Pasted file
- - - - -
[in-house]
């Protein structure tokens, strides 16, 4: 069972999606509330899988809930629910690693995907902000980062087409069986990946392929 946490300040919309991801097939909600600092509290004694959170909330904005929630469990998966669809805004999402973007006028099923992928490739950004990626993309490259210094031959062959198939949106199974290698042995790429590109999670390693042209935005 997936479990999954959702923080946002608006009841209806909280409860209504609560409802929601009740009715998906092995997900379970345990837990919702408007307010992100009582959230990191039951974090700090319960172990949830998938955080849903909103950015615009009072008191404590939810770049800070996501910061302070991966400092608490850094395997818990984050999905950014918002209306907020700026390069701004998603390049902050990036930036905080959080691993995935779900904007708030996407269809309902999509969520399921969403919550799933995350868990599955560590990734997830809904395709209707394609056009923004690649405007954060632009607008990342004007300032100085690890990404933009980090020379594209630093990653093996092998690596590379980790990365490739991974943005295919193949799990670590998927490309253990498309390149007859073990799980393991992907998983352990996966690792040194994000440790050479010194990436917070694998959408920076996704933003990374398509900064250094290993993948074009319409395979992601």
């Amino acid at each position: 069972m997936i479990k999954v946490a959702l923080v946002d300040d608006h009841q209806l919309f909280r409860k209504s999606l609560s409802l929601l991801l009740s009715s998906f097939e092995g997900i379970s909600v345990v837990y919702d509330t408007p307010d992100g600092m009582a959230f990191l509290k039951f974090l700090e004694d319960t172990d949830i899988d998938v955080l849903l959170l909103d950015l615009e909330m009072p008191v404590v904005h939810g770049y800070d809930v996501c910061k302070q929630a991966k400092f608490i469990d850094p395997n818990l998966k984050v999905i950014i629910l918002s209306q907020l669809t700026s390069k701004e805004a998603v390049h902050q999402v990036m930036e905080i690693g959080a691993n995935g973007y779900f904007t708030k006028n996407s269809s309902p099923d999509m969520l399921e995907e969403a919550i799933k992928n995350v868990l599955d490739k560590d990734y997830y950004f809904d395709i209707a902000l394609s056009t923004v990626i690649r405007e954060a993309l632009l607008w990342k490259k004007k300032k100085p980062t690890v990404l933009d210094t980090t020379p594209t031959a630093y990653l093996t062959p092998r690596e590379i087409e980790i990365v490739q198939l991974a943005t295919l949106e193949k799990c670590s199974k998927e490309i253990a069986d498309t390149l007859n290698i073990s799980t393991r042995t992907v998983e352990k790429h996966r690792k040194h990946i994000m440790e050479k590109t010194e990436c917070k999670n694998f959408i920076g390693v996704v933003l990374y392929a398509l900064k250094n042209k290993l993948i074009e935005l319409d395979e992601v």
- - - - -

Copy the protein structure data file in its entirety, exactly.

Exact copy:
[in-house]
């Protein structure tokens, strides 16, 4: 069972999606509330899988809930629910690693995907902000980062087409069986990946392929 946490300040919309991801097939909600600092509290004694959170909330904005929630469990998966669809805004999402973007006028099923992928490739950004990626993309490259210094031959062959198939949106199974290698042995790429590109999670390693042209935005 997936479990999954959702923080946002608006009841209806909280409860209504609560409802929601009740009715998906092995997900379970345990837990919702408007307010992100009582959230990191039951974090700090319960172990949830998938955080849903909103950015615009009072008191404590939810770049800070996501910061302070991966400092608490850094395997818990984050999905950014918002209306907020700026390069701004998603390049902050990036930036905080959080691993995935779900904007708030996407269809309902999509969520399921969403919550799933995350868990599955560590990734997830809904395709209707394609056009923004690649405007954060632009607008990342004007300032100085690890990404933009980090020379594209630093990653093996092998690596590379980790990365490739991974943005295919193949799990670590998927490309253990498309390149007859073990799980393991992907998983352990996966690792040194994000440790050479010194990436917070694998959408920076996704933003990374398509900064250094290993993948074009319409395979992601």
């Amino acid at each position: 069972m997936i479990k999954v946490a959702l923080v946002d300040d608006h009841q209806l919309f909280r409860k209504s999606l609560s409802l929601l991801l009740s009715s998906f097939e092995g997900i379970s909600v345990v837990y919702d509330t408007p307010d992100g600092m009582a959230f990191l509290k039951f974090l700090e004694d319960t172990d949830i899988d998938v955080l849903l959170l909103d950015l615009e909330m009072p008191v404590v904005h939810g770049y800070d809930v996501c910061k302070q929630a991966k400092f608490i469990d850094p395997n818990l998966k984050v999905i950014i629910l918002s209306q907020l669809t700026s390069k701004e805004a998603v390049h902050q999402v990036m930036e905080i690693g959080a691993n995935g973007y779900f904007t708030k006028n996407s269809s309902p099923d999509m969520l399921e995907e969403a919550i799933k992928n995350v868990l599955d490739k560590d990734y997830y950004f809904d395709i209707a902000l394609s056009t923004v990626i690649r405007e954060a993309l632009l607008w990342k490259k004007k300032k100085p980062t690890v990404l933009d210094t980090t020379p594209t031959a630093y990653l093996t062959p092998r690596e590379i087409e980790i990365v490739q198939l991974a943005t295919l949106e193949k799990c670590s199974k998927e490309i253990a069986d498309t390149l007859n290698i073990s799980t393991r042995t992907v998983e352990k790429h996966r690792k040194h990946i994000m440790e050479k590109t010194e990436c917070k999670n694998f959408i920076g390693v996704v933003l990374y392929a398509l900064k250094n042209k290993l993948i074009e935005l319409d395979e992601v």